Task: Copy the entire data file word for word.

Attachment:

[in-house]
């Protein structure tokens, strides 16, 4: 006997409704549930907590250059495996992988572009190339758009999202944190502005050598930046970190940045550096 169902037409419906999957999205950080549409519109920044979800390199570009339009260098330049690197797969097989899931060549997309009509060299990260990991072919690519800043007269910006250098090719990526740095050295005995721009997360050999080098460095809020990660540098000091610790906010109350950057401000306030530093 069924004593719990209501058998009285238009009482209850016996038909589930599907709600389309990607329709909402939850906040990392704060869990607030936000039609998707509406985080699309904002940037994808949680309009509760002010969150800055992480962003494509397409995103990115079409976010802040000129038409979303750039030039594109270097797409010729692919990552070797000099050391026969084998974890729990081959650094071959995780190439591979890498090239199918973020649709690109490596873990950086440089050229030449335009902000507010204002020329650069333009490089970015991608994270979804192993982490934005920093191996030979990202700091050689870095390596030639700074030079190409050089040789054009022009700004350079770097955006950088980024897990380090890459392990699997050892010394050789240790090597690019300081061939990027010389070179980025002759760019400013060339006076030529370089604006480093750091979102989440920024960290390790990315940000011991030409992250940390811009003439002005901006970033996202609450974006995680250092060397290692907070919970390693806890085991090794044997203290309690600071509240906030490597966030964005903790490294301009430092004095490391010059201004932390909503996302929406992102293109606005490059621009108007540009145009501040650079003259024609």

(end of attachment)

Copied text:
[in-house]
């Protein structure tokens, strides 16, 4: 006997409704549930907590250059495996992988572009190339758009999202944190502005050598930046970190940045550096 169902037409419906999957999205950080549409519109920044979800390199570009339009260098330049690197797969097989899931060549997309009509060299990260990991072919690519800043007269910006250098090719990526740095050295005995721009997360050999080098460095809020990660540098000091610790906010109350950057401000306030530093 069924004593719990209501058998009285238009009482209850016996038909589930599907709600389309990607329709909402939850906040990392704060869990607030936000039609998707509406985080699309904002940037994808949680309009509760002010969150800055992480962003494509397409995103990115079409976010802040000129038409979303750039030039594109270097797409010729692919990552070797000099050391026969084998974890729990081959650094071959995780190439591979890498090239199918973020649709690109490596873990950086440089050229030449335009902000507010204002020329650069333009490089970015991608994270979804192993982490934005920093191996030979990202700091050689870095390596030639700074030079190409050089040789054009022009700004350079770097955006950088980024897990380090890459392990699997050892010394050789240790090597690019300081061939990027010389070179980025002759760019400013060339006076030529370089604006480093750091979102989440920024960290390790990315940000011991030409992250940390811009003439002005901006970033996202609450974006995680250092060397290692907070919970390693806890085991090794044997203290309690600071509240906030490597966030964005903790490294301009430092004095490391010059201004932390909503996302929406992102293109606005490059621009108007540009145009501040650079003259024609």